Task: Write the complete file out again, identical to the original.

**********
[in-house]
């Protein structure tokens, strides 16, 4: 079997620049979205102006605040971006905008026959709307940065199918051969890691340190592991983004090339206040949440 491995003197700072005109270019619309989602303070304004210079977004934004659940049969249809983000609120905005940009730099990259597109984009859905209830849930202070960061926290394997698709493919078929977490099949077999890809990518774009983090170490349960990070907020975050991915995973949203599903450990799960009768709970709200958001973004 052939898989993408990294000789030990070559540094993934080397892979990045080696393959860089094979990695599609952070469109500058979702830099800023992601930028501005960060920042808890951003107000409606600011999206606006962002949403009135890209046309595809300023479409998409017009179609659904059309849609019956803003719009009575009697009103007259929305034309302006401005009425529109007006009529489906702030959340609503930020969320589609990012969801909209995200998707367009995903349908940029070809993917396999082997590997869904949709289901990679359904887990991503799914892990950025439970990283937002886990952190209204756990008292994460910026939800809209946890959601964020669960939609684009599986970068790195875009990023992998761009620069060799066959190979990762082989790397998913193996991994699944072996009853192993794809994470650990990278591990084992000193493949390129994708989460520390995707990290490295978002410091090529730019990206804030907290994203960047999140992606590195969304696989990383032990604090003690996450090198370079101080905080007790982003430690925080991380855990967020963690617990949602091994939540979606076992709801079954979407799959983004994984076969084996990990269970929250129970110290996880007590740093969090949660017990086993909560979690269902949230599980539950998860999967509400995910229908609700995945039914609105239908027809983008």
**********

[in-house]
């Protein structure tokens, strides 16, 4: 079997620049979205102006605040971006905008026959709307940065199918051969890691340190592991983004090339206040949440 491995003197700072005109270019619309989602303070304004210079977004934004659940049969249809983000609120905005940009730099990259597109984009859905209830849930202070960061926290394997698709493919078929977490099949077999890809990518774009983090170490349960990070907020975050991915995973949203599903450990799960009768709970709200958001973004 052939898989993408990294000789030990070559540094993934080397892979990045080696393959860089094979990695599609952070469109500058979702830099800023992601930028501005960060920042808890951003107000409606600011999206606006962002949403009135890209046309595809300023479409998409017009179609659904059309849609019956803003719009009575009697009103007259929305034309302006401005009425529109007006009529489906702030959340609503930020969320589609990012969801909209995200998707367009995903349908940029070809993917396999082997590997869904949709289901990679359904887990991503799914892990950025439970990283937002886990952190209204756990008292994460910026939800809209946890959601964020669960939609684009599986970068790195875009990023992998761009620069060799066959190979990762082989790397998913193996991994699944072996009853192993794809994470650990990278591990084992000193493949390129994708989460520390995707990290490295978002410091090529730019990206804030907290994203960047999140992606590195969304696989990383032990604090003690996450090198370079101080905080007790982003430690925080991380855990967020963690617990949602091994939540979606076992709801079954979407799959983004994984076969084996990990269970929250129970110290996880007590740093969090949660017990086993909560979690269902949230599980539950998860999967509400995910229908609700995945039914609105239908027809983008």